Mackerel, Shark

(Grammatorcynus bicarinatus)

Commonly referred to as Sharkies!

The shark mackerel is a tropical, pelagic species that terrorises shallow reef areas in search of small bait fish to devour. They are absolute suckers for white lead head jigs as are most northern and southern species. Sharkies are famous for the spectacular show of colour across their backs upon capture. This colouration resembles a camouflage pattern of bright gold, green and blue. Their name comes from the strong ammonia smell emitted by the fish when cleaned. This deters most people from eating the species although once skinned and cooked the flesh is delicious and very similar to that of the Spanish mackerel!

Distribution

Shark mackerel can be located from as far south as Rottenest Island right up to the magnificent Kimberley region throughout Western Australia and also from Queensland up into the Northern Territory.

Growth

Shark mackerel grow to around 12.4kg in weight and reach a maximum length of around 175cm although a typical size Sharkie is around 3 – 6kg in most Australian locations. The AAA state record of 12.4kg was landed in 7 meters of water travelling over the Stragglers reefs at 19 knots with a high speed chrome jet, skirted lure and 30lb braided line with 100lb nylon leader.

Habitat

Shark mackerel prefer both inshore and off shore reef systems and rocky headlands with water depths ranging from 10 – 50 meters. They also prefer these areas to have large numbers of bait fish and white turbulent water to chase them in.

Identification

Shark mackerel are easily identified by their sharp, pointed head and small mouth full of razor sharp teeth. They are often green to gold in colouration with bright yellow tails which later fade with death. Sharkies are famous for the show of colour they produce across their backs which is very holographic like in appearance.

Taste rating

  • Seventy Taste Rating
    70%

Shark mackerel are fine eating and the strange smell of ammonia is not present in the flesh once cooked. Many an angler has been fooled into thinking shark mackerel was Spanish mackerel on the BBQ!

Sport rating

  • Seventy Sport Rating
    70%

Shark mackerel are great sport on light spin and fly tackle and are relatively clean fighters.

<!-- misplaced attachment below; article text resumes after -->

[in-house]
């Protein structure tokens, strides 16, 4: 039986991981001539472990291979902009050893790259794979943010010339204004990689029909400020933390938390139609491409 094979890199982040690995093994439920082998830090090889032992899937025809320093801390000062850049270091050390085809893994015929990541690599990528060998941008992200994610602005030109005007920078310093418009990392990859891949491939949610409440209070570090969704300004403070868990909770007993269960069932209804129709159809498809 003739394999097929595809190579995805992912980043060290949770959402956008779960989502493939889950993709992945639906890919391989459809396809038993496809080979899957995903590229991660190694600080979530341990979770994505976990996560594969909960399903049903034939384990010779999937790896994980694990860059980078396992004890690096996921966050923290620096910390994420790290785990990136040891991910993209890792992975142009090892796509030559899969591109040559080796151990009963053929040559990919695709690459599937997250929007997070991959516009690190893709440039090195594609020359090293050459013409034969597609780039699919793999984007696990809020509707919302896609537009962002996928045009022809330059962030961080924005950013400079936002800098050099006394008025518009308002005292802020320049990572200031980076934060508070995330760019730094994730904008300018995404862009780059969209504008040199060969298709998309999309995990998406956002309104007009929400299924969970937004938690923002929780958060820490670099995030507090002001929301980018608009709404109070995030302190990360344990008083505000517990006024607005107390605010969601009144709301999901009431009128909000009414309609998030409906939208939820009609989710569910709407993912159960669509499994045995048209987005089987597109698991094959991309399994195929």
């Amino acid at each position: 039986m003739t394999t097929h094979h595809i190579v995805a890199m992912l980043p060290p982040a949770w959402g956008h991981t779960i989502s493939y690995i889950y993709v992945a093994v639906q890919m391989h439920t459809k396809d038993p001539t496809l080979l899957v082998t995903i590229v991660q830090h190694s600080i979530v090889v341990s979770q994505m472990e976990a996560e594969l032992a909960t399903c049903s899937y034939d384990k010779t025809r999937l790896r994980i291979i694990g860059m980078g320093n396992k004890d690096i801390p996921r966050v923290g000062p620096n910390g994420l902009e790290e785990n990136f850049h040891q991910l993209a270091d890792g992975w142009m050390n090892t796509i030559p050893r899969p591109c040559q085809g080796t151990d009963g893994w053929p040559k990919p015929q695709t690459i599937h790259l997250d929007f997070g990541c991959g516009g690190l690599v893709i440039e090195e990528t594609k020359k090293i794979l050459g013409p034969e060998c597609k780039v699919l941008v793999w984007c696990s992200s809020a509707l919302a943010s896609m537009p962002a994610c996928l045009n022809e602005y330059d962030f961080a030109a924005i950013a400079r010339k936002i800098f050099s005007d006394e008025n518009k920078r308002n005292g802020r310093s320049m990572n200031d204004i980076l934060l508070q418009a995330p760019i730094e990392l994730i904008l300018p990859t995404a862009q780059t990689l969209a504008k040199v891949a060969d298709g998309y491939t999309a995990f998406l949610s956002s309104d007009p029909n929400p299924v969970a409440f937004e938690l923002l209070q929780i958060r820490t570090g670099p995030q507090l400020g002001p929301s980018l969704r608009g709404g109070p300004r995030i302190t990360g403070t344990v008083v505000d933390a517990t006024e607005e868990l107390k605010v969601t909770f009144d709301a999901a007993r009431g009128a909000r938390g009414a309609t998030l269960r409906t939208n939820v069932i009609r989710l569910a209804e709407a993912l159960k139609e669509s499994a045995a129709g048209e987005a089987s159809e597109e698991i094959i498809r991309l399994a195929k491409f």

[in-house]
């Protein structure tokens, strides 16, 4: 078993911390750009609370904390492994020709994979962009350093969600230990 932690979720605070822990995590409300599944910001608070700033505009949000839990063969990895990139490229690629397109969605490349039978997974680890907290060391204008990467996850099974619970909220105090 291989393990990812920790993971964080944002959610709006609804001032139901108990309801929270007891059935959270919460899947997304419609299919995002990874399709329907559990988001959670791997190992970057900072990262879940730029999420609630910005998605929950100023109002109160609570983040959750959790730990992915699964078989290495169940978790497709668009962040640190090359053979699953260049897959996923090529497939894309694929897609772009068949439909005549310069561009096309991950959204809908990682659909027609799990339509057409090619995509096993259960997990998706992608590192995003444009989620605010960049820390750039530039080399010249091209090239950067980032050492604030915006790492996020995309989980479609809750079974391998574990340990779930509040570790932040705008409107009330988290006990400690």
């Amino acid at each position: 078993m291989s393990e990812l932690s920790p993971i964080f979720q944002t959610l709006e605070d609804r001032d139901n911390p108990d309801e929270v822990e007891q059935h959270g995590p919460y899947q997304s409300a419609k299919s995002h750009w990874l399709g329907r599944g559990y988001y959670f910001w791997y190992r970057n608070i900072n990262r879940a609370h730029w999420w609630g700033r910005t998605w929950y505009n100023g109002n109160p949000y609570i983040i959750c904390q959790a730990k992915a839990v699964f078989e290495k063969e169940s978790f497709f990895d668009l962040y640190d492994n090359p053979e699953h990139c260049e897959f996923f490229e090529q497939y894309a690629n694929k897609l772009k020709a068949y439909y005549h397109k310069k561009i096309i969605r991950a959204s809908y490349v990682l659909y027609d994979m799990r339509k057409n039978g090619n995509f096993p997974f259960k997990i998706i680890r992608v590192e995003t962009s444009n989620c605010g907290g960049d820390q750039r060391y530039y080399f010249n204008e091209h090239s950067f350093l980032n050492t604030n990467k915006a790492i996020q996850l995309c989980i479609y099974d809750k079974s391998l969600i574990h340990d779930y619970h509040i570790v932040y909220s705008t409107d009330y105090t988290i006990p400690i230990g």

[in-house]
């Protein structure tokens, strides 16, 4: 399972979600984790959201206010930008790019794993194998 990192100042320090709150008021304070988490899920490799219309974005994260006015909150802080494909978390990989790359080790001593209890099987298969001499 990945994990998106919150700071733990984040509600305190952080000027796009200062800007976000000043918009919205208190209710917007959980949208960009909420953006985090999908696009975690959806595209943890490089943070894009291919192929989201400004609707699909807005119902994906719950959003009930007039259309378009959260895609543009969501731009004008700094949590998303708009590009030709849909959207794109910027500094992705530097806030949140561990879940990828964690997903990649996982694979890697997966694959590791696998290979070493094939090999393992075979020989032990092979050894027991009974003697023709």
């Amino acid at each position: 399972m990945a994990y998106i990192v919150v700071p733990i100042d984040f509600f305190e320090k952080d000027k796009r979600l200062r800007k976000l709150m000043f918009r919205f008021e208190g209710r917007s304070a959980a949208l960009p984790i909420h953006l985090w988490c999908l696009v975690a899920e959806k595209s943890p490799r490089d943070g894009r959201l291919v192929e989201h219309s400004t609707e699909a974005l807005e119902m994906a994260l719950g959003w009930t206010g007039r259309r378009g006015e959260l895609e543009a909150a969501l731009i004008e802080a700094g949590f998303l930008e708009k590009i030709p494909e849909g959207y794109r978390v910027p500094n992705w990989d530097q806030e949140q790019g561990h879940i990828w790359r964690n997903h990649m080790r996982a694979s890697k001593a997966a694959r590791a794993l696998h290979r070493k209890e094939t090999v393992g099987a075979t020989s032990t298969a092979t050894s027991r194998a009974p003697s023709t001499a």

Tackle requirements

Light to medium fly, spin or overhead tackle is well suited to targeting sharkies from shore or  boat with light to medium strength braided, gel spun or nylon lines with a breaking strain of 10 – 30lb proving ideal. 40 – 60lb nylon leaders should be attached to bright braided or gel spun lines to prevent fish from seeing the line and also to help prevent chafe offs on rough structures. Short 69lb single strand wire traces should then be attached to the nylon leader to prevent bite offs.

Recommended baits, lures and rigs

Whole dead and live baits such as small bait fish and squid are best suited for targeting shark mackerel as are most metal slices, trolling lures, flys, surface and sub surface lures and soft plastics. Shark mackerel do seem to have a serious liking for green and gold lures possibly due to their resemblance to the small bait fish these speedy pelagics often feed upon. Bait casting rigs made from light, single strand wire are ideal for most mackerel fishing situations.

Handy hints and tips

White lead head jigs are also one of the most preferred shark mackerel lures around and are not only cheap to purchase but also incredibly effective on a large variety of both southern and northern species.

Preferred fishing times and tides

Rising or full tides are best suited for targeting most fish species around most areas although some deep water locations will also produce good numbers of fish during low and falling tides. New moon phases are also preferable for most fish species including  shallow water pelagic’s such as shark mackerel.

BANNER AD

[What The Fish]